You have to let Janette King do it her way. An enthralling listen, new single "Airplane" draws its power from a steady synth rhythm and an icy house beat that pair up to help King's voice bounce off the rafters. —Patrick Hosken
Isaac Dunbar: “Kissy Kissy”
It’s marvelous just how deeply “Kissy Kissy” swells and crashes with '90s punk rock nostalgia, as 18-year-old Isaac Dunbar croons over soaring electric guitars for even the slightest bit of attention, as if the promise of true love literally hangs on his vocal cords. It hits every emotion critical to the pure teenage cynical angst of an unrequited crush: raw, newfound desire, brimming with fear, punctured by feigned nonchalance, all building into pure sonic bliss. “Write your name in my journal,” he sweetly sighs to himself. Then: “I should burn it, right?” —Terron Moore
Flock of Dimes: "One More Hour"
A new Flock of Dimes album means another chance to hear Jenn Wasner do what she does best: construct dreamy choruses from her incredibly adaptive voice while exploring a handful of musical styles. On "One More Hour," the through-line is colorful, kaleidoscopic synth patterns; elsewhere on Head of Roses (out today), there's plenty more ear candy to indulge in. —Patrick Hosken
The Orphan The Poet: “The Moxie”
Spring has finally arrived, which means we’re all literally and figuratively melting in our own way. Thankfully, Ohio alternative outfit The Orphan The Poet’s new track “The Moxie” is extremely alive and rocks hard enough to shake away your winter blues. With casual references to Keanu Reeves, guitar licks that spin, handclaps, and tastes of a heavenly chorus, it’s almost unfathomable that they were able to squeeze so much into this sonic journey, but it’s not a total surprise. After all, they’ve got it: the moxie. —Carson Mlnarik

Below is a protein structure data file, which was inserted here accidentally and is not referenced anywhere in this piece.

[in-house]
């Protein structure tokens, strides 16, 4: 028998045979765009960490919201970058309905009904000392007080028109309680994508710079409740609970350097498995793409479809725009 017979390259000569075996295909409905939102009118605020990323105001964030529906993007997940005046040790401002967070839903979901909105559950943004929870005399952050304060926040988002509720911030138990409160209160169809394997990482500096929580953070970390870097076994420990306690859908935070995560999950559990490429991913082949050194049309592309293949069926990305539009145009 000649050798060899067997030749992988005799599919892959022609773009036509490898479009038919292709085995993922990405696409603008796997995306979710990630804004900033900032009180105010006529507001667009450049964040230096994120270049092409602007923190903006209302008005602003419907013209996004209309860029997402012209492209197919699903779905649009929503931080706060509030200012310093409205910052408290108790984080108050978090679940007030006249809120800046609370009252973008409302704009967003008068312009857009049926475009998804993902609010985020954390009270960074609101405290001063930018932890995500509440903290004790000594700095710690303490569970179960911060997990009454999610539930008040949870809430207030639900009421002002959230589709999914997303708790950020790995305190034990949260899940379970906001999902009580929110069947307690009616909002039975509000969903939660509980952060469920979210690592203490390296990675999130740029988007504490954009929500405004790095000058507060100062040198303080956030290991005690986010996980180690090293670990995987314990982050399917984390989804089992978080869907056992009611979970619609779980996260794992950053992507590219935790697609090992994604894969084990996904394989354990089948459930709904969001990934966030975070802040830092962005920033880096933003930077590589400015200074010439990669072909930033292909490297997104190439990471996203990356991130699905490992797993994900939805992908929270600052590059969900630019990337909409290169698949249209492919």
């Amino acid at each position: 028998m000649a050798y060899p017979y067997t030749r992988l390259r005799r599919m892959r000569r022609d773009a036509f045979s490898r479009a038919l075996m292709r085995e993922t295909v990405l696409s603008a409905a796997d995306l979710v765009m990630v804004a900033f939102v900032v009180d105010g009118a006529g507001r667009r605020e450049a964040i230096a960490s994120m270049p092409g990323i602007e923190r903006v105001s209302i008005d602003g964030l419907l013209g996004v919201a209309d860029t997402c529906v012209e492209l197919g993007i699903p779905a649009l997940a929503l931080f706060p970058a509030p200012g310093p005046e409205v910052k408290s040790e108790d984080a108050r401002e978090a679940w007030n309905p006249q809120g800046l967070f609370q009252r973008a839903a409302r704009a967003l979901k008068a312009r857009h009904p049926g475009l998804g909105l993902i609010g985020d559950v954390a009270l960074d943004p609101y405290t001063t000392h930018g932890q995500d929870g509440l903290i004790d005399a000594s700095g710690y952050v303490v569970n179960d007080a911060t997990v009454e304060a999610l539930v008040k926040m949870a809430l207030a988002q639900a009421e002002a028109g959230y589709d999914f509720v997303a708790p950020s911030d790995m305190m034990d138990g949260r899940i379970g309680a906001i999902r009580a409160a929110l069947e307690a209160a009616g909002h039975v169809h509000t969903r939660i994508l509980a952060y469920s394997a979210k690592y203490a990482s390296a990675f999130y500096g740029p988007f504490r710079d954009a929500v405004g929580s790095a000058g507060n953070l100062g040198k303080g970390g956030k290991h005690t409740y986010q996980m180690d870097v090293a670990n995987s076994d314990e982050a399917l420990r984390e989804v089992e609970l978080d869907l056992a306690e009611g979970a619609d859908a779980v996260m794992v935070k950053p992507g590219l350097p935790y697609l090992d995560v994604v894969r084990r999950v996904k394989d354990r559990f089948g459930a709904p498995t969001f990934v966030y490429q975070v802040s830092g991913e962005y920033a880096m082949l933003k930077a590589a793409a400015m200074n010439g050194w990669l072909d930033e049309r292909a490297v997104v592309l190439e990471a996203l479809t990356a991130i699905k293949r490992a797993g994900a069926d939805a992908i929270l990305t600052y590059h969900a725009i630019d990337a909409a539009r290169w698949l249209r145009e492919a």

St. Lenox: "Deliverance"
Here on Good Friday, Andrew Choi stands alone. His latest album as St. Lenox, Ten Songs of Worship and Praise for Our Tumultuous Times, is inherently religious, but as "Deliverance" reveals, his POV is less someone kneeling in the pews than standing in the parking lot, weighing whether or not to make an entrance. Shades of Stephin Merritt and John Darnielle abound here, both in the storytelling and the direct vocals, but Choi is also his own kind of performer – muscly, not showy, economical, and completely unforgettable. —Patrick Hosken